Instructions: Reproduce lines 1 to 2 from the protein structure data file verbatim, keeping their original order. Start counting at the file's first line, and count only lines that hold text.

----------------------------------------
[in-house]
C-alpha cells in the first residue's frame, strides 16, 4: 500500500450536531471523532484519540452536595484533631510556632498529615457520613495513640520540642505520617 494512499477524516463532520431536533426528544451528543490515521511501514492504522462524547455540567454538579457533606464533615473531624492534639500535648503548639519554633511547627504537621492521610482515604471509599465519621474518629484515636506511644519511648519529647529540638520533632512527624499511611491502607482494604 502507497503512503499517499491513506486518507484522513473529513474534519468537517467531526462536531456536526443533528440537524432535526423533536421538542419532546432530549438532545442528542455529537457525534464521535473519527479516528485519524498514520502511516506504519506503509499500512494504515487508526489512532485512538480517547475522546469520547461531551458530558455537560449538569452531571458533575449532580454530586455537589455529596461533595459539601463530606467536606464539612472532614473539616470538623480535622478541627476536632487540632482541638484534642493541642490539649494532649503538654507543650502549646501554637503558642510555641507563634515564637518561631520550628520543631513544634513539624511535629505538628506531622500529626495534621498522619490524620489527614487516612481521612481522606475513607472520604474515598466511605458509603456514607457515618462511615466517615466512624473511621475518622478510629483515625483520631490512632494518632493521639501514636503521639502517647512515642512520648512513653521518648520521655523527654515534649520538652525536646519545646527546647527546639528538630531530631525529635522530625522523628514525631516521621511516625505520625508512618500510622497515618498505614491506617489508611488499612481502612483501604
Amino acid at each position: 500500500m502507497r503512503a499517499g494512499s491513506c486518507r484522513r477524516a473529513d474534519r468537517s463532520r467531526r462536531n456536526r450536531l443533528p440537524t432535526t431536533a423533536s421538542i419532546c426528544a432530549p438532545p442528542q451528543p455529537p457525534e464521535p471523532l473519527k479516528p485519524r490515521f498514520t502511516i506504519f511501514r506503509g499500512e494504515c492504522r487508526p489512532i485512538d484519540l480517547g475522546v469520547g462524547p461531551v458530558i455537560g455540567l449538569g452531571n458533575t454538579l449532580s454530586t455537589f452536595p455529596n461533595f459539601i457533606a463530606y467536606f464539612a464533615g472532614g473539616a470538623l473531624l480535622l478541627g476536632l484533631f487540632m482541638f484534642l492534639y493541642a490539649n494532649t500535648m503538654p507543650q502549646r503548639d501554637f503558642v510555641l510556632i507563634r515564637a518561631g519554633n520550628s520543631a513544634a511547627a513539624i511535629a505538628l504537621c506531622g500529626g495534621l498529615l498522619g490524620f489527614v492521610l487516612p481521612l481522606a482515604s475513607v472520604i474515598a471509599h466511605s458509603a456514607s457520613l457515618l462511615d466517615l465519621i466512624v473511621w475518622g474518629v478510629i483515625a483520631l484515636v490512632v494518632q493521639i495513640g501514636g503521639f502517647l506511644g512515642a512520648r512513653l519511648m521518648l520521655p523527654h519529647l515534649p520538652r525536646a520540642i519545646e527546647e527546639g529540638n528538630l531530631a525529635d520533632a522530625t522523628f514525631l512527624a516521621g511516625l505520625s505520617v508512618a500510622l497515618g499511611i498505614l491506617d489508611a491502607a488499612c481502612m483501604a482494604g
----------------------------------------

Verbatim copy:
[in-house]
C-alpha cells in the first residue's frame, strides 16, 4: 500500500450536531471523532484519540452536595484533631510556632498529615457520613495513640520540642505520617 494512499477524516463532520431536533426528544451528543490515521511501514492504522462524547455540567454538579457533606464533615473531624492534639500535648503548639519554633511547627504537621492521610482515604471509599465519621474518629484515636506511644519511648519529647529540638520533632512527624499511611491502607482494604 502507497503512503499517499491513506486518507484522513473529513474534519468537517467531526462536531456536526443533528440537524432535526423533536421538542419532546432530549438532545442528542455529537457525534464521535473519527479516528485519524498514520502511516506504519506503509499500512494504515487508526489512532485512538480517547475522546469520547461531551458530558455537560449538569452531571458533575449532580454530586455537589455529596461533595459539601463530606467536606464539612472532614473539616470538623480535622478541627476536632487540632482541638484534642493541642490539649494532649503538654507543650502549646501554637503558642510555641507563634515564637518561631520550628520543631513544634513539624511535629505538628506531622500529626495534621498522619490524620489527614487516612481521612481522606475513607472520604474515598466511605458509603456514607457515618462511615466517615466512624473511621475518622478510629483515625483520631490512632494518632493521639501514636503521639502517647512515642512520648512513653521518648520521655523527654515534649520538652525536646519545646527546647527546639528538630531530631525529635522530625522523628514525631516521621511516625505520625508512618500510622497515618498505614491506617489508611488499612481502612483501604